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Jiro comments on GAZP vs. GLUT - Less Wrong

33 Post author: Eliezer_Yudkowsky 07 April 2008 01:51AM

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Comment author: Jiro 23 March 2015 03:31:41AM *  0 points [-]

Are you arguing that you don't know if you are conscious because you can't be sure that the consciousness you experience and observe matches the consciousness other people claim to experience and observe?

Sort of, but not quite.

In the case of "red", I can't be sure that someone's mental sensation when seeing red is the same as my mental sensation when seeing red. They're private, after all. But I can at least be fairly sure that these sensations, however different they may be privately, still point to the same set of things. They are operationally the same. Since my perceptions of red correlate with the other person's perceptions of red, it makes sense to conclude (with less than perfect certainty) that red objects have something in common with each other--that is, that redness is a natural category.

But I can't apply this to consciousness. There are no consciousnesses that we can both see--we can each see at most one, and we can never see the same one that the other can. So the factor that leads me to conclude that redness is a natural category is absent for consciousness.

Different cultures seem to have independently come up with similar sounding ideas about consciousness

Have they? Different cultures have come up with similar sounding ideas on how to conclude that something has consciousness, but they (or their members) cannot ever make direct observations of two consciousnesses and say that they observe similarities between them. So the example of different cultures agreeing only lets us be pretty sure that "consciousness-labelled-observed-behavior" is a real thing, but not that one person's direct observation of their own consciousness is the same as another person's direct observation.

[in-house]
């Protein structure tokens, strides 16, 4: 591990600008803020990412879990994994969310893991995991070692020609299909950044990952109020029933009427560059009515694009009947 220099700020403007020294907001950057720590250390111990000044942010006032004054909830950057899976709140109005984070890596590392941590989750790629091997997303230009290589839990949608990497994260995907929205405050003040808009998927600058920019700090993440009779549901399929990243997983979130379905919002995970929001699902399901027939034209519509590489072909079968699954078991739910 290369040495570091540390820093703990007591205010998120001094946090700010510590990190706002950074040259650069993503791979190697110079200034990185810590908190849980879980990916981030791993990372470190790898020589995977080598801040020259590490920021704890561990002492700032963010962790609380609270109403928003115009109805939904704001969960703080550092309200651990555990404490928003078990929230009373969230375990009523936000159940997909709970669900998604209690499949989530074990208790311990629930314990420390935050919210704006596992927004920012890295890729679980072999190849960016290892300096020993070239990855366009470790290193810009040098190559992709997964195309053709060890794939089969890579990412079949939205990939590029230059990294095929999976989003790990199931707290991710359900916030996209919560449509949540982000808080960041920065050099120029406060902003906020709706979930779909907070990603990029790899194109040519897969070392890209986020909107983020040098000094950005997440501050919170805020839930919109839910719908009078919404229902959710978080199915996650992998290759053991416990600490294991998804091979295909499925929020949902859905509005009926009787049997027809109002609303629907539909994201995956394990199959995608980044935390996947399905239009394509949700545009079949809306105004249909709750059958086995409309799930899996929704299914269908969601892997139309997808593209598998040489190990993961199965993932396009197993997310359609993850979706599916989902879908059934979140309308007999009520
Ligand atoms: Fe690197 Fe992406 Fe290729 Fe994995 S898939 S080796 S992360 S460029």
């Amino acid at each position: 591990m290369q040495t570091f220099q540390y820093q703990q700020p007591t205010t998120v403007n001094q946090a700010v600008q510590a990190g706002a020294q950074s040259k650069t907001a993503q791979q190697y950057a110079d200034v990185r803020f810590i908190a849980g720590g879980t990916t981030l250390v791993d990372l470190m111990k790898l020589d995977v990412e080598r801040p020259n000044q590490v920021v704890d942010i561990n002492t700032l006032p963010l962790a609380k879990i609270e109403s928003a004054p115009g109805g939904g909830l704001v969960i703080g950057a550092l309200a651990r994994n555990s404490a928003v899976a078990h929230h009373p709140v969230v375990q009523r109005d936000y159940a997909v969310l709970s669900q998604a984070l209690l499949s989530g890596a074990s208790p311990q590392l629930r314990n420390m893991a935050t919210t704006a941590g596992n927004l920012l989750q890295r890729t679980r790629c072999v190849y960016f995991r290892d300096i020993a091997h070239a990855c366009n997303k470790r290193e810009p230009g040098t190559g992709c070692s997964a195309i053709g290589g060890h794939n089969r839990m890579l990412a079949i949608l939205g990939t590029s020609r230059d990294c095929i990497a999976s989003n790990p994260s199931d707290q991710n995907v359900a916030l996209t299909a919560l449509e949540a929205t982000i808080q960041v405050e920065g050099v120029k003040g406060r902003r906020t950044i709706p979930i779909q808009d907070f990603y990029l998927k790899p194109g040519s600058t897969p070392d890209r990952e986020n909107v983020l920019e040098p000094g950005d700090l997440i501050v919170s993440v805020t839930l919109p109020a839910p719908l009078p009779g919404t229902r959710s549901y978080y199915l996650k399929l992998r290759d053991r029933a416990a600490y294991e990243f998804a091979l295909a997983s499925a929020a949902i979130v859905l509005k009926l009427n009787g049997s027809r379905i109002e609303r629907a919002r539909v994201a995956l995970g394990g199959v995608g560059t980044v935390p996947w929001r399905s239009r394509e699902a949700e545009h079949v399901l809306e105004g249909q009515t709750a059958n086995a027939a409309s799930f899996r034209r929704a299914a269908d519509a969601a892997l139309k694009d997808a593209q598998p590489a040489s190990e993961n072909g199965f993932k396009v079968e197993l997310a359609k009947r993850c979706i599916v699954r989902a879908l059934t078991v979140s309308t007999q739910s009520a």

Comment author: MarsColony_in10years 25 March 2015 04:52:03AM *  0 points [-]

Ah, so you were talking about the possible mismatch between our perceptions of the redness of red. I could try to guess at a technical answer, since it would be highly immoral to experiment with actual people. I'm not sure it would make any difference to the consciousness argument, though.

It sounds like you do experience some sort of sensation of existing, but that you don't talk about this sensation with words like "consciousness", or anything else, because you can't draw a logical link between different people's consciousnesses to show that they are the same thing.

But I'm not talking about formal logic. I'd agree with you that given what we know, we can't deduce that everyone is talking about the same "consciousness". However, we have tools in our bag besides just formal logic. One such tool is Bayes' theorem. Do you really prescribe less than a 50% probability to the hypothesis that our ideas of "consciousness" are similar, rather than entirely random things? Maybe it isn't above a 95% certainty, or 99.9%, or whatever arbitrary threshold you would choose before you can safely say that you "know" something.

Personally, I would assign a low probability to the idea that our consciousnesses are identical, but a quite high probability to the idea that they are at least similar in nature. People seem to talk about consciousness in much different ways than they talk about potatoes or space-time. There are enough differences in the rest of our brains that I would be surprised if consciousnesses were identical, but there are still patterns that are similar between most human brains. It strikes me as an unsolved but bounded question, rather than an unknowable one.